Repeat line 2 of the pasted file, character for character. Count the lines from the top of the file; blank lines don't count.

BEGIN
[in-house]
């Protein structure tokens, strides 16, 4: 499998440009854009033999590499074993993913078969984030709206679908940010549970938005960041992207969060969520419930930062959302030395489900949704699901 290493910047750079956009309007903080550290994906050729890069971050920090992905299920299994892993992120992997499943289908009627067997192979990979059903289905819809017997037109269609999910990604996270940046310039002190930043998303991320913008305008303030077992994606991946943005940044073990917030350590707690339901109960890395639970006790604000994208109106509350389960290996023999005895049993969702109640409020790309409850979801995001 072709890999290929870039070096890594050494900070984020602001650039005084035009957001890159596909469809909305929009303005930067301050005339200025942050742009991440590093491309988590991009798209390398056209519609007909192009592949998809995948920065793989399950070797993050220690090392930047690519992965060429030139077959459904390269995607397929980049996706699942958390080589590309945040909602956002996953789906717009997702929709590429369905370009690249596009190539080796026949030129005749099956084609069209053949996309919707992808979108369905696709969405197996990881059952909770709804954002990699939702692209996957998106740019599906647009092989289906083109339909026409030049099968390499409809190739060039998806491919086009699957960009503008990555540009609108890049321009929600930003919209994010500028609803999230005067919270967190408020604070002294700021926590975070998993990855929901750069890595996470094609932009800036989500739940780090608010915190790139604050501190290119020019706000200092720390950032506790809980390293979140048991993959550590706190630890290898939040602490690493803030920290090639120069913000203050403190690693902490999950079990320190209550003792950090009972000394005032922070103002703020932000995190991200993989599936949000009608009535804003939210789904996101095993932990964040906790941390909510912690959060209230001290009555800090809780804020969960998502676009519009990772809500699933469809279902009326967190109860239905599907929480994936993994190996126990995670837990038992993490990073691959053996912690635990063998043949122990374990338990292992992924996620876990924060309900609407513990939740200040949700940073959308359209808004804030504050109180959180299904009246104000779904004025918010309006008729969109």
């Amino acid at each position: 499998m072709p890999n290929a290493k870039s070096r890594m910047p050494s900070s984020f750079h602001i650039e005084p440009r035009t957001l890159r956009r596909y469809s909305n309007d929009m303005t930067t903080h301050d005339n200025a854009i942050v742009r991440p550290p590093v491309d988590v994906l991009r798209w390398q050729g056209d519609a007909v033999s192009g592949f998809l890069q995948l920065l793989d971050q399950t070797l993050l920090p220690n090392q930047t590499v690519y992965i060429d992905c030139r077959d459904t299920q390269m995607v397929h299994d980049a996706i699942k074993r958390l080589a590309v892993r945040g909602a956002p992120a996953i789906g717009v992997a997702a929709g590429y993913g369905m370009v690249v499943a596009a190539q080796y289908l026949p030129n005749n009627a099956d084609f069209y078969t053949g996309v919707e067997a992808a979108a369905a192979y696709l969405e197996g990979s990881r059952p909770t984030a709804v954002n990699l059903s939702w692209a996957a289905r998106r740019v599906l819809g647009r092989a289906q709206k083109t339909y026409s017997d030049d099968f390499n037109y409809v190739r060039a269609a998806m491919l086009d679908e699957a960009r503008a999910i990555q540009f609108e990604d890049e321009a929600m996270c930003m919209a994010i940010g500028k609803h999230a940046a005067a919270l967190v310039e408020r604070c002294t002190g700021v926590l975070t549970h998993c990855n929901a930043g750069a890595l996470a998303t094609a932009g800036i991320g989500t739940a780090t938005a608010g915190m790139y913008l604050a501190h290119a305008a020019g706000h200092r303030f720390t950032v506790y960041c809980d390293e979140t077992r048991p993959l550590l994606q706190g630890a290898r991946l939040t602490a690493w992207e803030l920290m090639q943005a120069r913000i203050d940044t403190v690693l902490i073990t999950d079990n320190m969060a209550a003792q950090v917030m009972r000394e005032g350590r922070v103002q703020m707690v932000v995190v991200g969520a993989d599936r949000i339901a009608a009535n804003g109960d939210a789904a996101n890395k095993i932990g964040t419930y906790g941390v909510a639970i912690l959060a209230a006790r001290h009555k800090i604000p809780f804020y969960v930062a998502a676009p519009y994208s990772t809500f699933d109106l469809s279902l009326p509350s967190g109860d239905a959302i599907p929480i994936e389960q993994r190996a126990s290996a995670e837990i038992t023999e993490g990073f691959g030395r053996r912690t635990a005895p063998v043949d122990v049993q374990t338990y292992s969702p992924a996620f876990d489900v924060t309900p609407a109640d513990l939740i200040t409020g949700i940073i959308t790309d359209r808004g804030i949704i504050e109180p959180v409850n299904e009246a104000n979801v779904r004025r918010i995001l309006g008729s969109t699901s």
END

């Protein structure tokens, strides 16, 4: 499998440009854009033999590499074993993913078969984030709206679908940010549970938005960041992207969060969520419930930062959302030395489900949704699901 290493910047750079956009309007903080550290994906050729890069971050920090992905299920299994892993992120992997499943289908009627067997192979990979059903289905819809017997037109269609999910990604996270940046310039002190930043998303991320913008305008303030077992994606991946943005940044073990917030350590707690339901109960890395639970006790604000994208109106509350389960290996023999005895049993969702109640409020790309409850979801995001 072709890999290929870039070096890594050494900070984020602001650039005084035009957001890159596909469809909305929009303005930067301050005339200025942050742009991440590093491309988590991009798209390398056209519609007909192009592949998809995948920065793989399950070797993050220690090392930047690519992965060429030139077959459904390269995607397929980049996706699942958390080589590309945040909602956002996953789906717009997702929709590429369905370009690249596009190539080796026949030129005749099956084609069209053949996309919707992808979108369905696709969405197996990881059952909770709804954002990699939702692209996957998106740019599906647009092989289906083109339909026409030049099968390499409809190739060039998806491919086009699957960009503008990555540009609108890049321009929600930003919209994010500028609803999230005067919270967190408020604070002294700021926590975070998993990855929901750069890595996470094609932009800036989500739940780090608010915190790139604050501190290119020019706000200092720390950032506790809980390293979140048991993959550590706190630890290898939040602490690493803030920290090639120069913000203050403190690693902490999950079990320190209550003792950090009972000394005032922070103002703020932000995190991200993989599936949000009608009535804003939210789904996101095993932990964040906790941390909510912690959060209230001290009555800090809780804020969960998502676009519009990772809500699933469809279902009326967190109860239905599907929480994936993994190996126990995670837990038992993490990073691959053996912690635990063998043949122990374990338990292992992924996620876990924060309900609407513990939740200040949700940073959308359209808004804030504050109180959180299904009246104000779904004025918010309006008729969109």